Editor’s Note: This article was written by Standard & Poor’s analyst Darin Feldman, and is printed with permission.
In its 1998 annual report “Survival of the Fittest,” Superior National Insurance Group vividly depicts a treacherous, competitive workers’ compensation market that is intolerant of mediocrity. Describing the various threats to the workers’ compensation market in California, Superior postures as a competitor in an enviable position. Its dominant market presence in California, unparalleled technological expertise, disciplined operational management, and the financial backing of well-recognized capital providers were all thought to give Superior’s competition cause for concern.
Superior was correct in identifying the critical importance of a discernible competitive advantage in a market where almost everyone is a price-taker. Referring to those companies lacking that advantage and the financial strength it provides, Superior presciently stated that the Department of Insurance (DOI) is “clearly ready to take action against workers’ compensation underwriters who fail to measure up to high standards of solvency.” Superior was unwittingly scripting the preface to its own downfall.
On March 3, 2000, California Insurance Commissioner Charles Quackenbush ordered the seizure of Superior, the second largest provider of workers’ compensation in the state. With its acquisition of Business Insurance Group (BIG) in 1998 from Foundation Health Systems, Superior more than tripled its direct in-force premium and emerged as California’s largest private sector workers’ compensation provider. With $669 million of in-force premium, $1.7 billion in assets, and $224 million in reported equity, Superior no longer eluded its competition’s radar. A well-entrenched distribution system, a reputation for technological excellence, and access to Zurich Reinsurance Centre Holdings Inc. (Zurich), one of the world’s largest insurance enterprises, gave Superior a market presence that the competition could not ignore.
How could such a seemingly well-positioned company fall into a downward spiral eventually landing in regulatory intervention? Superior’s problems are valuable for analytic review, serving as reminders that critical credit risk factors are often left unexamined when operations appear to be running smoothly.
Finally, Superior’s seizure clearly has ramifications for the California workers’ compensation system. Superior’s demise will either sober the market into rational competition or, because of the large block of business it made available, prolong a cycle of below-cost pricing.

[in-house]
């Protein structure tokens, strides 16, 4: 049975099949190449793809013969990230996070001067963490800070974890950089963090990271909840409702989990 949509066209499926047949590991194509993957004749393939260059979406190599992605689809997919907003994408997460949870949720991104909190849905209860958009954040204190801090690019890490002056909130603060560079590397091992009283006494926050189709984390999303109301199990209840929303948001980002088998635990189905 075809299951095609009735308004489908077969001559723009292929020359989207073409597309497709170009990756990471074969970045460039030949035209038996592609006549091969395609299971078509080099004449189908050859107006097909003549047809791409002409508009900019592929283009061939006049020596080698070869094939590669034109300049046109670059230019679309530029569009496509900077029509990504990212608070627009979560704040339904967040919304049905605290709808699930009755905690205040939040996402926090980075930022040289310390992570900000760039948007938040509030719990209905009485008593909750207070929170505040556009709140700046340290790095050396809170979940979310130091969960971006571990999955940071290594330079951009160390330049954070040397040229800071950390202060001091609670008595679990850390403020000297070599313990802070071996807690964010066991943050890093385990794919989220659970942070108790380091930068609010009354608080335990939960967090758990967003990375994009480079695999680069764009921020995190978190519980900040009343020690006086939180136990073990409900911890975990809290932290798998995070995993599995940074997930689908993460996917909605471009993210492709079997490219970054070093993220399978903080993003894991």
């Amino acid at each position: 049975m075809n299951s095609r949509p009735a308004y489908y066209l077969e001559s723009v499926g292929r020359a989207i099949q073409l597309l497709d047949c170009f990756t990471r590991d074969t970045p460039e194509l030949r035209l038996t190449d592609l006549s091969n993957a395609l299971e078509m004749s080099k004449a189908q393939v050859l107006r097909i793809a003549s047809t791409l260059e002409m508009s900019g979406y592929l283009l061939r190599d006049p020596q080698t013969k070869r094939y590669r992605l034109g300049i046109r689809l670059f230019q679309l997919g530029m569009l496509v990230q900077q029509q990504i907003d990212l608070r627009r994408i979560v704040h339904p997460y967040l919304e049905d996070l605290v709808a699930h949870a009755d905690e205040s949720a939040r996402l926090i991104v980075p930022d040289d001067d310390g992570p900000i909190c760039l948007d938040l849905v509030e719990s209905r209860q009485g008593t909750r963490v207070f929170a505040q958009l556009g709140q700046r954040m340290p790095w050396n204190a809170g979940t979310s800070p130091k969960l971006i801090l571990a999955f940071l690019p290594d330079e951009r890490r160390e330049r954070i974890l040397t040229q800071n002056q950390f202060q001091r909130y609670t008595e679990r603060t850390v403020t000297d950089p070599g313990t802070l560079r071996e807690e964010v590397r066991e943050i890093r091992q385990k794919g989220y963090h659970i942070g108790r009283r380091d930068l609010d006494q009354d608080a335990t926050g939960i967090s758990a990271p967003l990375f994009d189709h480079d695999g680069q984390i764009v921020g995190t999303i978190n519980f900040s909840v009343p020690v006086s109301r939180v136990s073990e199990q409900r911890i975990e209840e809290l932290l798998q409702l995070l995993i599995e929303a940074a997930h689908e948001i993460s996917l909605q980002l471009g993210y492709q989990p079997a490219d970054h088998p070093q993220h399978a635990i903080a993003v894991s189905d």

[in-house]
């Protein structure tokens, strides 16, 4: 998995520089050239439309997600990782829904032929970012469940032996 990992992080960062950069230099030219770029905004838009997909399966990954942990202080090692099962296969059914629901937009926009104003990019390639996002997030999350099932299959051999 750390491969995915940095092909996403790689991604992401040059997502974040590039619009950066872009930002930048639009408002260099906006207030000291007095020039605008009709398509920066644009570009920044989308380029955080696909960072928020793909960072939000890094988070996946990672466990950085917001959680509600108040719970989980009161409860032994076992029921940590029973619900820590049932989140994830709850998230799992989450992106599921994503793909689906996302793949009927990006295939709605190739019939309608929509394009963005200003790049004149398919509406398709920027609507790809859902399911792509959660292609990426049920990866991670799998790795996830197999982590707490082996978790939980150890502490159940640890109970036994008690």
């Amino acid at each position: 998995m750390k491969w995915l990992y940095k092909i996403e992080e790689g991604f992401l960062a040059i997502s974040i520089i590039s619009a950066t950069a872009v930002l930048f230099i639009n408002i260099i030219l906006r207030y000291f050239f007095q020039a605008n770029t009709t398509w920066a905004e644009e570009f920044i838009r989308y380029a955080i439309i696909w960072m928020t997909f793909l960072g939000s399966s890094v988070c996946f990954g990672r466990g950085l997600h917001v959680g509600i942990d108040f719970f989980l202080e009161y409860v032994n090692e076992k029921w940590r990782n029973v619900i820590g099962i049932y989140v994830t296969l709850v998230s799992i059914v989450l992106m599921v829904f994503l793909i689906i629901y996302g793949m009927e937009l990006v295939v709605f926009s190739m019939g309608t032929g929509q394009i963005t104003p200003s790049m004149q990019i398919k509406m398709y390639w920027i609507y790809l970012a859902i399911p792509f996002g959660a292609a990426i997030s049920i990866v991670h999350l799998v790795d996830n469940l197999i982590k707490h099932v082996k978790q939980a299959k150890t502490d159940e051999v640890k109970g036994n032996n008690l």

The Root of the Problem
If 1998 was Superior’s “Year of Records” 1999 would have to be labeled its “Year of Despair.” Although it is difficult to identify any single event as the trigger of Superior’s downfall, its inadequate reserves were a fundamental problem. When Superior purchased BIG in 1998, it wisely secured reinsurance protection against potential adverse loss development.
With more than $210 million of protection, Superior was free to focus on integrating its operations and transitioning to the future. A reserve guarantee amounting to almost 40% of BIG’s carried reserves certainly seemed like reasonable assurance. As the guarantee was made by Inter-Ocean Reinsurance Co. (Inter-Ocean), management could be assured that the reinsurer, as an independent party, had put their stamp of approval on the reserves. It would ultimately be their money on the line if they were wrong. In fact, they were wrong. The magnitude of the error was such that Inter-Ocean became convinced misrepresentation had occurred and, as a result, attempted to rescind the contract.
Soon after closing the transaction, Superior posted additional reserves that exhausted Inter-Ocean’s entire $175 million reinsurance limit. After several months of public dispute, Superior and Inter-Ocean, with the aid of Zurich, agreed to honor the contract. As a concession, Zurich, who has a sizable financial stake in Superior, agreed to assume some of Inter-Ocean’s loss.
This agreement eliminated a major uncertainty for Superior, but the company was still caught in a spiral. Although the reinsurance dispute was not the cause of the company’s problems, it accelerated the speed at which they were exposed.
The Beginning of a Crisis
The reinsurance dispute certainly had capital implications for Superior. It did not, however, directly affect its liquidity. The losses under the reinsurance contract were still only reserves; Superior would not have to pay them for a fair amount of time. Nevertheless, a crisis quickly ensued. As required by the California DOI, companies writing workers’ compensation in California are required to keep deposits on hand with the state that are roughly equivalent to the amount of their policyholder liabilities.
A company’s deposit requirement can be reduced if an admitted reinsurer in the state has provided coverage to the primary company for the applicable losses. Superior therefore, in posting reserves against its reinsurance contract, did not have the burden of keeping $175 million of deposits on hand with the state for those losses. The responsibility would be borne instead by Inter-Ocean. But when Inter-Ocean attempted to back out of the contract, it was unwilling to post the requisite deposits.